Despite increasing pressure from students, alumni and other affiliates, Provost Persis Drell is holding firm on Stanford’s stated policy for worker compensation. At a campus-wide virtual Q&A session, Drell said that the continuance policy results in part from Stanford’s decentralized decision-making structure, under which various units hire contractors at their discretion. 

Drell noted that Stanford directly employs food service workers and residential custodians in campus dorms. As a result of the University’s commitment to “minimizing the impacts to [its] regular Stanford workforce,” Drell said, Stanford is “not in a position to extend commitments to all the employees of all of our contractors.” 

SWR’s online messaging emphasizes the disparity between the University’s top salariesseveral of which reach several million dollars per year — and its refusal to compensate its non-regular staff. One Instagram post includes a bar graph illustrating the amount of money SWR says Stanford would need to compensate workers through the spring — $1.71 million — and the 2018 salary of head football coach David Shaw ’94, $4.5 million. “Stanford can afford it,” reads the text below the graph.

SWR’s outreach messaging also highlights Stanford’s apparent outlier status among peer institutions on staff compensation. In a series of tweets, SWR compared Stanford’s $27.7-billion endowment to the smaller endowments of peer institutions who have promised to provide pay continuance, such as the University of Chicago, the University of Pennsylvania and MIT.

SWR organizer Nizhoni Begay ’20 told The Daily that such messaging is intended to show that Stanford “cannot pretend it doesn’t have the resources to support [its workers].” 

SWR representatives expressed gratitude to individual donors and supporters but cautioned that only Stanford has the resources and power to provide a sufficient solution. “It will be nearly impossible for us to provide significant compensation for the growing number of workers being laid off,” Jong said.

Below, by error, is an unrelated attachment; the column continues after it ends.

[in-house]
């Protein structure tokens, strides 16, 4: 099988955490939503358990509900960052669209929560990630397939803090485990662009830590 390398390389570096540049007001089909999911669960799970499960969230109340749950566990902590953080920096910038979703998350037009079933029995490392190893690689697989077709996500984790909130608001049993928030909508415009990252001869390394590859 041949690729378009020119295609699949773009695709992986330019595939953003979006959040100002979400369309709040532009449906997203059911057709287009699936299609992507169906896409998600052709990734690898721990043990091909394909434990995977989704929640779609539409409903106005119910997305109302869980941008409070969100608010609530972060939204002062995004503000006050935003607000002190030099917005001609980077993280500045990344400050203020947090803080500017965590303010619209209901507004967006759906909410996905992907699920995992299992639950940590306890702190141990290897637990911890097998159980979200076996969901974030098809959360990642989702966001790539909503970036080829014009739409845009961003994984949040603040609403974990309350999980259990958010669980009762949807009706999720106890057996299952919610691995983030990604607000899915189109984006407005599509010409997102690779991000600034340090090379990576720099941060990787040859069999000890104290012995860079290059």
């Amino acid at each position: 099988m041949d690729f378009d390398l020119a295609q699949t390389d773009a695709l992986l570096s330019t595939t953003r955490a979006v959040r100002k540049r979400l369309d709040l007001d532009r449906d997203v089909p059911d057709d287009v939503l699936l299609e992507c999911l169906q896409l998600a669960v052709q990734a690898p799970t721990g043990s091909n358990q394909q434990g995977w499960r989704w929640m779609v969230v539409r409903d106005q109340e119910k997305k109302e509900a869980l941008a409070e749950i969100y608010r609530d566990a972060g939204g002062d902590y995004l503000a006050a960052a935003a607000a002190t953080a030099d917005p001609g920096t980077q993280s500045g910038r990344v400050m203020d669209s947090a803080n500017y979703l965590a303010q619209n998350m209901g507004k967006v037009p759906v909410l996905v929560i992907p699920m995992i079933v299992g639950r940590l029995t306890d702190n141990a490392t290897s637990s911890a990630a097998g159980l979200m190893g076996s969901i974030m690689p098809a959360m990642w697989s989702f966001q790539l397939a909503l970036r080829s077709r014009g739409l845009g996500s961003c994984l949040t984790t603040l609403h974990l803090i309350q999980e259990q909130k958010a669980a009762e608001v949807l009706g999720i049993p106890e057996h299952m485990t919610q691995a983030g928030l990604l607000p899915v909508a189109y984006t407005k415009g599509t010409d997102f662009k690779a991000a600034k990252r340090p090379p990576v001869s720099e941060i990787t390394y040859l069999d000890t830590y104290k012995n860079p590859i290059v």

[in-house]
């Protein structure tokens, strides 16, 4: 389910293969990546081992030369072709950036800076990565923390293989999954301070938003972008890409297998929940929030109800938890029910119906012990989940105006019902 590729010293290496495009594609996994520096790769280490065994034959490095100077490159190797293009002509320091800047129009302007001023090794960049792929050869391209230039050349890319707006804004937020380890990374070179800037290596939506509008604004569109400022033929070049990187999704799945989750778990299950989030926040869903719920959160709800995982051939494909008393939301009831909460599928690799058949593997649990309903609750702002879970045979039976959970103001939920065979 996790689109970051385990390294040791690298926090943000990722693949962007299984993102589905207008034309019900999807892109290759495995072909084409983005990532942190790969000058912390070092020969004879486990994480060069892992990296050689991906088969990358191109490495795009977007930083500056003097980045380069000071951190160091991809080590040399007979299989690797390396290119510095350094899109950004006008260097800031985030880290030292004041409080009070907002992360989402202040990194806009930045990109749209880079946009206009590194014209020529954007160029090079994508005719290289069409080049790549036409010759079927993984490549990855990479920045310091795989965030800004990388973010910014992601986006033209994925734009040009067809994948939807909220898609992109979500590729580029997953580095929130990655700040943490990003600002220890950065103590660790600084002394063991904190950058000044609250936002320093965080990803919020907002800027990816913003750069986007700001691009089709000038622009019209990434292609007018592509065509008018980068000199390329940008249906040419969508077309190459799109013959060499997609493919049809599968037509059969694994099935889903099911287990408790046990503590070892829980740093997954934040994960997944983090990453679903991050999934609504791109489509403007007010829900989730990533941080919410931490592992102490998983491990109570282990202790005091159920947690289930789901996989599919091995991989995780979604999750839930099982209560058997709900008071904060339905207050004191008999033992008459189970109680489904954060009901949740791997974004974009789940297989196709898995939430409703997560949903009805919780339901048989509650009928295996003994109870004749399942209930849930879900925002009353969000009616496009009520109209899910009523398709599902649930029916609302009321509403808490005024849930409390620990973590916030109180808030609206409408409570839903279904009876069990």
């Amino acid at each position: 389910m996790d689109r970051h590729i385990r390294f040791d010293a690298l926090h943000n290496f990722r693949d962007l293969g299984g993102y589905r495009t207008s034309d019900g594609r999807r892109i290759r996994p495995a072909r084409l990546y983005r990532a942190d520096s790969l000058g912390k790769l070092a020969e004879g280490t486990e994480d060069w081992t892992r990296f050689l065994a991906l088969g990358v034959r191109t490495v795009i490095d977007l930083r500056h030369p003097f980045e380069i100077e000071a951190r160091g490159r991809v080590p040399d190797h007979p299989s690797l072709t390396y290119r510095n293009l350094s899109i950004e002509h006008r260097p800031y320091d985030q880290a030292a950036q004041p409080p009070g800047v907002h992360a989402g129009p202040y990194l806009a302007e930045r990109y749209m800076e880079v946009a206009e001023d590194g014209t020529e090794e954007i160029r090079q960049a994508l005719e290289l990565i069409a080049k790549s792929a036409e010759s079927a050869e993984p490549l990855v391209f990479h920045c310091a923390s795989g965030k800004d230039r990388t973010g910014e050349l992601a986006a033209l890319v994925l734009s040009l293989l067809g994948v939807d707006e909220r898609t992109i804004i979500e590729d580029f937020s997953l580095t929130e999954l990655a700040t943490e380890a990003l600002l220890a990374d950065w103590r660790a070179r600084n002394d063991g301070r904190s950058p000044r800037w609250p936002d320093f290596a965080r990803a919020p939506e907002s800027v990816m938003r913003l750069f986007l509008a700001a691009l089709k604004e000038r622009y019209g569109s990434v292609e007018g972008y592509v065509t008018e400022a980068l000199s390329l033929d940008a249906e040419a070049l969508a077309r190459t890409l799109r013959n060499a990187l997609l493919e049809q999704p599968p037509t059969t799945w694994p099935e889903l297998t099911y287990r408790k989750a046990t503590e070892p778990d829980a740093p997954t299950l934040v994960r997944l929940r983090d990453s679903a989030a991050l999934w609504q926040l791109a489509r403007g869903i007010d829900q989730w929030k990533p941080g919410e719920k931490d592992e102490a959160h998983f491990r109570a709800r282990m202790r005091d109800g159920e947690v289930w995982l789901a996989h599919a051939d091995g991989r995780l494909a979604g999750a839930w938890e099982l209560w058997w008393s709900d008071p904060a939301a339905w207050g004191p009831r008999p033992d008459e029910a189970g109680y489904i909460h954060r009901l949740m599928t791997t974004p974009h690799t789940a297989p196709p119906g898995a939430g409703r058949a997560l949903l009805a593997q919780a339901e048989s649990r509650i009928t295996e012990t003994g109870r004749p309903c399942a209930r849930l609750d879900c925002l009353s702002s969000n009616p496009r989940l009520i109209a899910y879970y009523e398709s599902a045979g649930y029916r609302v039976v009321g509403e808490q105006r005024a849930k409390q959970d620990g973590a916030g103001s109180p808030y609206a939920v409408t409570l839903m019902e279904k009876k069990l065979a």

The ultimate focus of the group’s efforts is to convince the administration to provide pay continuation for all workers. 

To spur action, SWR is posting testimonials from students whose Stanford experiences were shaped by relationships with staff. One student quoted on SWR’s Instagram wrote, “Being away from home without my grandma and aunties there, it was incredibly meaningful to have [a particular dining hall staff member] there as someone who cared about me and showed it in her work and in our interactions.” 

Other testimonials speak to staff members’ value to student life and the residential experience.

“We don’t do this because we feel ‘bad’ or want to ‘save’ these people,” Begay wrote. “This is what they are worth, and [our actions] are a critique of Stanford not doing enough.”

April 10, 12 p.m.: This article was updated to reflect that pay continuation for SEIU-represented direct hires has been extended through April 30.

Contact Jackie O’Neil at jroneil ‘at’

Jackie O'Neil '21 is The Daily's Vol. 259 staff development director and the former executive editor for Vol. 258 and managing editor of The Grind for Vols. 255 and 256. She's a Richmond, Virginia native studying political science, psychology and ethics. Contact her at joneil 'at'